Examiner Sports Column April 11

April 11, 2008

Fawning and yawning: The Masters to a tee

THE MASTERS. Even the word catches in your conversation like a fishhook.

Play the word-association game and what do you come up with? Treacly Southern-states accents; snore-inducing TV shots zooming in on … flat lawns; the usual nonsense being spouted about Tiger Woods; a green jacket assembled from the covering on a snooker table.

All this dewy-eyed hyperbole is about what, exactly? An exclusive
suburb. A bastion of middle-class ideals dangled in front of the masses like a carrot. Creating an ambient respectful hush before the skull-warping boredom that is a professional golf tournament.

As you can probably guess, this column does not live for nine quick holes on a Friday morning before lunch.

THE Masters doesn’t occupy a particularly elevated/depressed position in the circle of hell this column reserves for golf. But it does help to crystallise an often unfocused dislike of the game.

The last time this happened was around the time of the Ryder Cup when the sports editor, in his wisdom, suggested an opinion piece outlining why this column would not be tuning in to the proceedings.

If memory serves, he questioned the description of Tiger Woods as a
corporate glove puppet; our response was that he should have seen the term we used in the first draft. He was
holding the second draft at arm’s length with a pair of tongs.

That was two years ago, when the country was a very different place. The boom had us all by the throat and it was clear to everyone that it would continue forever, the arrival of a couple of dozen well-known golfers copperfastening our arrival in the global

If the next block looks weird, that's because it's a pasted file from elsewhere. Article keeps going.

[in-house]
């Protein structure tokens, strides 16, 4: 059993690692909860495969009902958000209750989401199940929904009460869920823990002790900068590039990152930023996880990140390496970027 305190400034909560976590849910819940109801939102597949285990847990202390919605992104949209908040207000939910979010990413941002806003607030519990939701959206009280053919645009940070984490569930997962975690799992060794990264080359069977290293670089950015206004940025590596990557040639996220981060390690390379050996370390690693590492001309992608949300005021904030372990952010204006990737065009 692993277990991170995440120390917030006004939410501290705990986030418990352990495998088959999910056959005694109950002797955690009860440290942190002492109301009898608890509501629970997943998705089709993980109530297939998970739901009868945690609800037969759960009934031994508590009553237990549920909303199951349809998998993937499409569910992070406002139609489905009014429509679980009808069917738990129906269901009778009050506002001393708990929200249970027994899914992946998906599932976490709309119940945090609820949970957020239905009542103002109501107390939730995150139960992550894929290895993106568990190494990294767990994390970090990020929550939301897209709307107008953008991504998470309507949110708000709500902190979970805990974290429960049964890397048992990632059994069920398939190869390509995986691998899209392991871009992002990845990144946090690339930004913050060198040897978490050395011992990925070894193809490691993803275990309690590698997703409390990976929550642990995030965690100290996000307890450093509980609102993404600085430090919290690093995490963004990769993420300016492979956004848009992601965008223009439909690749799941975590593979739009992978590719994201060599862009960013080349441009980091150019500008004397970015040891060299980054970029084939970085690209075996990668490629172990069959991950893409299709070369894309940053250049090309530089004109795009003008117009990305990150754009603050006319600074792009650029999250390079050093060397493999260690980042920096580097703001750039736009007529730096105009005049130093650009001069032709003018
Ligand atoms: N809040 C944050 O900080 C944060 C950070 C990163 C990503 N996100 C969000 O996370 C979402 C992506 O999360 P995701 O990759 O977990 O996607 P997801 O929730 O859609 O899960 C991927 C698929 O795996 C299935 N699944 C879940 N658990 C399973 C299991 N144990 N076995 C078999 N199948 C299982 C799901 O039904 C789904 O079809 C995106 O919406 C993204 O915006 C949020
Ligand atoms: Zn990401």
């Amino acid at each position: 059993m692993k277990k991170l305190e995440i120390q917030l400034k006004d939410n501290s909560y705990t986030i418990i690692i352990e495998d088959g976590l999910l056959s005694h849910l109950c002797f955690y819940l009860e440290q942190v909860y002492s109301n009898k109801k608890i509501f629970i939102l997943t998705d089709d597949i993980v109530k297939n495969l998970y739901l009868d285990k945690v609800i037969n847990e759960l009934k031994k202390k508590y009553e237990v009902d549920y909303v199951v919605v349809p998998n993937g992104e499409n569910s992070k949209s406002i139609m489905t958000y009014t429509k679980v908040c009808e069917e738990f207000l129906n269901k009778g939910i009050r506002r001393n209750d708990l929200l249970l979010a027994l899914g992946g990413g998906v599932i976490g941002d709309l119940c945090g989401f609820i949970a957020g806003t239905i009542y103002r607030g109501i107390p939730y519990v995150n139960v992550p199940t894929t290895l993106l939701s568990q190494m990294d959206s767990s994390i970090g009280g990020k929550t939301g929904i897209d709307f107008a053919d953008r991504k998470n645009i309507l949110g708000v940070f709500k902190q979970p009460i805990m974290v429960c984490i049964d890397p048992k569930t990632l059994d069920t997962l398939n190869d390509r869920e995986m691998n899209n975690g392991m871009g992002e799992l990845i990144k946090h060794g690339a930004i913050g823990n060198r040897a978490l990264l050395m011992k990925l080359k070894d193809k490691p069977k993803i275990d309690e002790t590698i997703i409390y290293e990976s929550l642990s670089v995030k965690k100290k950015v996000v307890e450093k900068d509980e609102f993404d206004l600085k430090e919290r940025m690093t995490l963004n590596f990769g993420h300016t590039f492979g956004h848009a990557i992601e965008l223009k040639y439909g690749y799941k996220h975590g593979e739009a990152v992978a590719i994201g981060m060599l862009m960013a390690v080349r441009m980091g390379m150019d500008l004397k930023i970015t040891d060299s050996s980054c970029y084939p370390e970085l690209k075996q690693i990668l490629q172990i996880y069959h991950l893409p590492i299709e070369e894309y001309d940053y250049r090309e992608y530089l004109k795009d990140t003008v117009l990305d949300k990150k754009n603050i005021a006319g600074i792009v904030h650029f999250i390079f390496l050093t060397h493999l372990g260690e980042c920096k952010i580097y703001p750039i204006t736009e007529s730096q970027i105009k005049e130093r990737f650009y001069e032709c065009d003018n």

middle class. Their clash would be an enthralling fight to the end we’d all carry with us forever.

About all that anyone remembers of the Ryder Cup tournament in 2006 now is the quickfire drinking of a few pints of stout by some of the winners afterwards. It turned out the bitter end of the glass was all that they were
flailing their way towards.

Nowadays there’s a certain level of economic nervousness within our
happy land; it’d be very interesting to see how much interest people would now have in seeing preening
millionaires sauntering around a golf club. That nervousness was symbolised neatly and unfortunately with the
closure of a golf club in east Cork.

THE MASTERS is not to blame for falling house prices in
Ireland, of course. If it did, this column would be the first to dish out the blame. As it stands, it’s like all golf events — only more so.

Which is to say full of false
reverence, arbitrary rulings, fossilised decisions, ersatz traditions, inane
commentary, overhyped heroes, masked commercialism, smug congratulation and eventual wheezing achievement.

You may feel that’s overstating
matters, but we don’t think so. In fact, to see a supporting strut for this particular stance, consider David Feherty’s recent comments on the event.

Feherty, who played in the Ryder Cup himself, is famous for being a mythical creature on the same level as a unicorn: an interesting commentator on golf. The main evidence is his
description once upon a time of Colin Montgomerie as looking like a “warthog licking piss of a nettle”, thus offending warthogs everywhere.

But even Feherty feels compelled to rein in his own tongue at the Masters — to the extent that nettles remain unlicked, no doubt. He’s not his usual self at this tournament because … “I behave differently at the Masters
because it is such a great American
institution, with its own particular

“The good thing is you don’t have to worry so much about saying anything at all because the pictures are so good they pretty much tell the story for you.”

That they do, Dave. That they do.

contact: michael.moynihan@examiner.ie

One Response to “Examiner Sports Column April 11”

  1. […] michaelmoynihan wrote an interesting post today on Examiner Sports Column April 11Here’s a quick excerptTreacly Southern-states accents; snore-inducing TV shots zooming in on … flat lawns; the usual nonsense being spouted about Tiger Woods; a green jacket assembled from the covering on a snooker table. All this dewy-eyed hyperbole is … […]

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